Eight dangerous myths about conception that people still believe in

Jumping after intercourse, eating lemon and washing up with a coca-cola – these and dozens of such superstitions can still be found on forums about pregnancy.

Unfortunately, such methods of contraception are still believed not only by very young teenagers who have not yet grown up to the topic “Reproductive system” in the knowledge of human anatomy, but also by quite adult men and women, including those with children.

Myth 1: If your partner is a virgin, you will not get pregnant.
A ridiculous but still common myth: that a woman cannot get pregnant at her first sex. Of course, this myth has nothing to do with the truth. Moreover, in very rare cases, pregnancy can occur even if a girl has not yet begun her period.

Myth 2: If a woman has not experienced an orgasm during sex, she will not get pregnant.

If this were true, the population of the Earth would be much smaller: according to various data, up to 75% of women have never experienced vaginal orgasm, and more than half of them regularly do not enjoy making love. For conception you need a male orgasm, but a female orgasm is not necessary at all. Alas, Mother Nature is the last to wonder how pleasant the process of conception will be for a woman – the result is important.

Myth 3: You can’t get pregnant during your menstruation.

Based on this misconception is the so-called calendar method of contraception – by the way, one of the most ineffective. Indeed, pregnancy is only possible in the middle of the menstrual cycle, within a few days after ovulation, when the egg moves from the ovary to the fallopian tube. But the fact is that sperm cells are able to remain active for several days after penetration into the female body, which means that unprotected sex even a few days before ovulation can lead to pregnancy. The same applies to sex during menstruation: sperm remains in the female body and can remain active until ovulation. The probability of conception increases especially if a woman has a short menstrual cycle.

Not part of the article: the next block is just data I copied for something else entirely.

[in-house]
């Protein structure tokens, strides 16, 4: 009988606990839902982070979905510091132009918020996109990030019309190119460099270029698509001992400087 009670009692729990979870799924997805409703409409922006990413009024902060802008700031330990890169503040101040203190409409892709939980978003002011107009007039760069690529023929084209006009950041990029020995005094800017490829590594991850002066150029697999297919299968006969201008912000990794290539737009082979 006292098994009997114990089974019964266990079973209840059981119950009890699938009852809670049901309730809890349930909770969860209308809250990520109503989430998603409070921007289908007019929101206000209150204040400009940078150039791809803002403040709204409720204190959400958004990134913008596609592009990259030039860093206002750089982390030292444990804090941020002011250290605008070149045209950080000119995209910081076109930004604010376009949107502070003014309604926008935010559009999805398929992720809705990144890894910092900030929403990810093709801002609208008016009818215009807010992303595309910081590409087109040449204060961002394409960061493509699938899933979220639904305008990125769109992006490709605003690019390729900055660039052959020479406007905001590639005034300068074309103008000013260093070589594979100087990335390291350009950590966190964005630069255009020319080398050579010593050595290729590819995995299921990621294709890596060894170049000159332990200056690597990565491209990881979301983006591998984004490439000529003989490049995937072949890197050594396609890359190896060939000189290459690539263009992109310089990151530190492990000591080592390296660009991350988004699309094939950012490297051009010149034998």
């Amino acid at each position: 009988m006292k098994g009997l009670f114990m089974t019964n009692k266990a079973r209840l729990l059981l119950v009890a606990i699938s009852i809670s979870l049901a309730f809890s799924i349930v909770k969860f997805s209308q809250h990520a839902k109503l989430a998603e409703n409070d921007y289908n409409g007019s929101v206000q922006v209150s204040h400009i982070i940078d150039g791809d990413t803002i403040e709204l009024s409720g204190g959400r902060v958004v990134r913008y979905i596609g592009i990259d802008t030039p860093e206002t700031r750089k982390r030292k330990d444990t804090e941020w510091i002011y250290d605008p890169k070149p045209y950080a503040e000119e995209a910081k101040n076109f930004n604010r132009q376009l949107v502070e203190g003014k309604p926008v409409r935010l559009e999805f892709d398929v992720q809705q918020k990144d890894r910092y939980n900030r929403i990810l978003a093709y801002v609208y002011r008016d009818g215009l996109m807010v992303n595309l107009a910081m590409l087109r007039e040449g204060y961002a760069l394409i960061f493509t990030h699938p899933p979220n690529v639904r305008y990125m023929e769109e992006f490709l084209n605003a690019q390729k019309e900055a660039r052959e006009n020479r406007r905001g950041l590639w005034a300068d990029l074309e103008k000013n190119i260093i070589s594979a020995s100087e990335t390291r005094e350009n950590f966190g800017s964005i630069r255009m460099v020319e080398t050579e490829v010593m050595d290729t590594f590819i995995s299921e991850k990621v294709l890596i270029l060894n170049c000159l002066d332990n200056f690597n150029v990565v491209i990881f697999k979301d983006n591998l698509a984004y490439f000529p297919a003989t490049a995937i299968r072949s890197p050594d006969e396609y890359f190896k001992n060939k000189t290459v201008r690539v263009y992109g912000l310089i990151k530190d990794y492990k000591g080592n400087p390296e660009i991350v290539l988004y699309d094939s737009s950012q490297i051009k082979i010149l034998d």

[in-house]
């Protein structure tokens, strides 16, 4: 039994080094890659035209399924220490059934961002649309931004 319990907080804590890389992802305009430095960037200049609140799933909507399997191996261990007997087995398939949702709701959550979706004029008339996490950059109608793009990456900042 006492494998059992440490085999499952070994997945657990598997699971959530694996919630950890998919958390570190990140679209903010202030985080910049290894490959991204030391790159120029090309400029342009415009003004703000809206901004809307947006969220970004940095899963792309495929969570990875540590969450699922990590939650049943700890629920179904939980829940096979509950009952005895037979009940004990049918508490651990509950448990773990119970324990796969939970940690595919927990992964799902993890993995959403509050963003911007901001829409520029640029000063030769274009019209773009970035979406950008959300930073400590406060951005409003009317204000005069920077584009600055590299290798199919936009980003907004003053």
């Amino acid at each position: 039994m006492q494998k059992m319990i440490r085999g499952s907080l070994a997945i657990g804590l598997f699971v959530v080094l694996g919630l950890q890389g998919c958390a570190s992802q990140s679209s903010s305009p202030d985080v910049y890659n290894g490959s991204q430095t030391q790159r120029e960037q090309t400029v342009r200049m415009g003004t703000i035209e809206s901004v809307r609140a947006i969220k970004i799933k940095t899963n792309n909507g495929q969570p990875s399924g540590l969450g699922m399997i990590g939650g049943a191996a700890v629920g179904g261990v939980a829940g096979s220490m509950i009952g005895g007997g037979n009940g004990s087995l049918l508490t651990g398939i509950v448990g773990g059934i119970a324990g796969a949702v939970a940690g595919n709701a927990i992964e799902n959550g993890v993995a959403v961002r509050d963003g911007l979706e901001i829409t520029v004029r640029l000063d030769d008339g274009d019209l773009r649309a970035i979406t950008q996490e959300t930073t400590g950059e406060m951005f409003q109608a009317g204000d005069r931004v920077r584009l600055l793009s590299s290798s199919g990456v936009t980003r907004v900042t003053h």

Myth 4: After menopause it is possible to be unprotected

Even if you’ve been through menopause, you still have a chance of conception: a woman’s fertility is maintained for about two years after her menstruation. This should be remembered and protected from unwanted pregnancy at least during this time.

Myth 5: Hormonal contraceptives provide 100% protection

Unfortunately, no method of contraception provides absolute protection. The efficiency of oral hormonal contraceptives is one of the highest – up to 99%, but only if used absolutely correctly. But, unfortunately, many women miss the time of taking the pills, combine them with drugs or products and drinks that reduce the effectiveness. To increase safety, it is worth combining this method of protection with barrier methods of contraception – for example, a condom.

Myth 6: Two condoms are more effective than one

Another amazingly persistent myth, the belief in which can lead to unplanned pregnancy. Not only do two condoms used at the same time not provide a double guarantee of protection, but they can also reduce all protection to nothing: from friction, condoms can tear or form microcracks through which spermatozoa can penetrate the woman’s body.

Myth 7: You can’t get pregnant while breastfeeding.

“Natural” contraception is in fact very unreliable, the effectiveness of this method is even lower than the calendar one. In fact, breastfeeding protects against pregnancy only during the time when the woman who gave birth has not yet recovered her menstrual cycle.

Myth 8: “Emergency” contraception – 100% reliable “emergency” exit

First, postcoital contraception is very dangerous for the female body. Such a strong hormonal shock can lead to disruption of hormonal balance, endocrine system and even the development of polycystic ovaries. Secondly, the risk that the pill simply will not work is quite high. Finally, thirdly, if the pill was taken after the pregnancy, it will be useless – it is not an abortion medicine.

Add comment